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Texas A&M assistant professor alleges wrongful termination

For many professors, getting tenured at a university is a dream come true. Those in Houston with such coveted positions know that it means job stability and perhaps peace of mind. The process some people go through to get tenured can be detailed, and school personnel should handle the situation delicately to avoid an employment discrimination charge. One suit against a Texas university illustrates how employees could interpret their termination.

A former assistant professor at Texas A&M University in Galveston has filed a lawsuit against the school alleging several instances of discrimination. The man, born in India, claims that he was harassed and wrongfully terminated. Among his allegations are that the school loaded him with classes that others did not want to teach and granted extensions to other professors but not him. He also states that his papers were thrown in the trash and he was forced to move his lab. As a result, the man claims that these actions led to his termination.

Texas-based Buc-ee's files trademark infringement lawsuit against Frio Beaver

Consumers in Texas and the rest of the country often develop strong attachments to their favorite retail stores and establishments. For this reason, the logos and symbols that represent these companies are some of their most valuable assets, and they may even take it upon themselves to keep other companies from infringing upon their rights. Sometimes, these disputes lead to business litigation.

When Buc-ee’s opened a new convenience store in Texas City, 60,000 of its loyal fans lined up for the grand opening. Fans of the local chain have come to associate the store with its logo, which features a beaver mascot with a yellow background.

Texas assisted living home accused of deceptive trade practices

Many businesses must have a license in place in order to operate. Additionally, there are industry-specific standards that govern the way Houston companies work. An accusation of violating those standards could result in costly business litigation proceedings that can drain time and money. As one Texas assisted living facility is learning, it is important to have proper documentation and representation.

In winter of 2011-2012, freezing temperatures caused a sprinkler system in the assisted living facility to break. Court documents state that roughly 200 people lived on the upper floors of the building and went without protection from a fire for eight months. The fire marshal’s office and the attorney general’s office both indicated that the facility should make the repairs, which would have cost less than $3,000.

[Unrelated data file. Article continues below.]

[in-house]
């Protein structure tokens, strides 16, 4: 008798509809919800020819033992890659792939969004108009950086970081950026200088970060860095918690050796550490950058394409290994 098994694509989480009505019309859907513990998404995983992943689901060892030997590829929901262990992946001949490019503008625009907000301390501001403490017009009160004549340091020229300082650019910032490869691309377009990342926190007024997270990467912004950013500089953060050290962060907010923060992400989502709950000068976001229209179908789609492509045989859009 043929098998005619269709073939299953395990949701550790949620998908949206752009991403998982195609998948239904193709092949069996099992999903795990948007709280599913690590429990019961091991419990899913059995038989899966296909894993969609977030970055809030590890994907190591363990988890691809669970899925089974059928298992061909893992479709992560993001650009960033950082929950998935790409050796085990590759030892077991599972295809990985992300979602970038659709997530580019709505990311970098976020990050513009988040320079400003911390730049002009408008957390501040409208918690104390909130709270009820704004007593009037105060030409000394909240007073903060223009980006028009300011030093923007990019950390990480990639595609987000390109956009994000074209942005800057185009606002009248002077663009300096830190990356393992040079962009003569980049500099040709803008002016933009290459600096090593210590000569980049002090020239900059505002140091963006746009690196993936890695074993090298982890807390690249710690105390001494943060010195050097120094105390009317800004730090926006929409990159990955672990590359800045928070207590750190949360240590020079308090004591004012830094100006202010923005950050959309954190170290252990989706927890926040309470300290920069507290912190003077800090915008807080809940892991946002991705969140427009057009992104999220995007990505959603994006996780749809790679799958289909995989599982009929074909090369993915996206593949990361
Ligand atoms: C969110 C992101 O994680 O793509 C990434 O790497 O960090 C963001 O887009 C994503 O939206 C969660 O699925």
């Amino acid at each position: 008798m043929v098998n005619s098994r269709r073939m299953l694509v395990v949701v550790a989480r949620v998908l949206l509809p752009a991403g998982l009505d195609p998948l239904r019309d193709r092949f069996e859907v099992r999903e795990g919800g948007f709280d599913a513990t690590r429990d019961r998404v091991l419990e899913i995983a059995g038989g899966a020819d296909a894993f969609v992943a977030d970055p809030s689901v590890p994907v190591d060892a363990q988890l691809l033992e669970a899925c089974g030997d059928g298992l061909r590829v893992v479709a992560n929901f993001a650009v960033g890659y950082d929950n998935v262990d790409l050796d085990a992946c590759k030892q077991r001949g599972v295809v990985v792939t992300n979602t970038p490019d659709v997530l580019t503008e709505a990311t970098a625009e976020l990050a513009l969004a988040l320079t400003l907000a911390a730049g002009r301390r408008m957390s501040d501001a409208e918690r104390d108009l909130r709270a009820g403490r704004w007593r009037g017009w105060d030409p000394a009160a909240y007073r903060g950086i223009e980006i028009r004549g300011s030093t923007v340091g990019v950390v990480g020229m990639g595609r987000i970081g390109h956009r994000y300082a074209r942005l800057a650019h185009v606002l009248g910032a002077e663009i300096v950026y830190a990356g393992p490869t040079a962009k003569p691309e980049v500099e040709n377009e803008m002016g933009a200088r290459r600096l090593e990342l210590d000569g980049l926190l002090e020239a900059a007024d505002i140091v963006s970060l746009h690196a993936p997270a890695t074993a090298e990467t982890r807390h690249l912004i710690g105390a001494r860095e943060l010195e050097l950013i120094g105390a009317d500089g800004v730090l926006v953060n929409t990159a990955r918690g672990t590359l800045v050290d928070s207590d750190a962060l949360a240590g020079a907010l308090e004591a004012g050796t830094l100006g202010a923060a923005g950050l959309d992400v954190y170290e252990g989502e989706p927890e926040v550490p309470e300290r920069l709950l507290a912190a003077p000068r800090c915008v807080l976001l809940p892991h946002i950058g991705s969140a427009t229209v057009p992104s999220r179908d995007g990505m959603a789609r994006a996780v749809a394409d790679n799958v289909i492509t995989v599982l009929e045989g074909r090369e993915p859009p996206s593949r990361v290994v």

Drug makers worry warning label change could cost billions

A business that provides products or services to consumers should do everything possible to ensure protection against lawsuits. Many company owners in Houston may find that a misstep can quickly lead to business litigation. Providing adequate warning to consumers regarding the risks of an item or activity could prevent such legal action.

The Food and Drug Administration is stirring up controversy with the way certain warnings are delivered. Generic drugs, which comprise more than 80 percent of prescription medications ordered in the United States, do not have legal requirements to updated labels following news of its brand name counterpart causing harm until the brand name drug updates its label. Once the generic drug has an FDA-approved label, consumers are not allowed to sue a company based on failure-to-warn allegations.

Texas restaurant pays $650,000 in back wages after labor dispute

There are several ways a restaurant may choose to pay its serving staff. Some Texas venues run on the traditional practice of allowing servers to keep what they earn in tips, and others pool tips and divide the amount equally among the staff. A slight mistake in either method can lead to wage and hour disputes. As one incident involving a famous steakhouse illustrates, the consequences of failing to compensate staff according to federal regulations can be expensive.

The Big Texan Steak Ranch is known for offering a 72-ounce steak dinner as an eating challenge: The meal is on the house for anyone who can consume it in an hour. The restaurant is now making headlines after a 2011 audit revealed that some of the pooled tips had been used to pay for business costs. Additionally, federal investigators noted that there were several record-keeping and wage violations.

Texas woman may get 30 years for embezzling from bank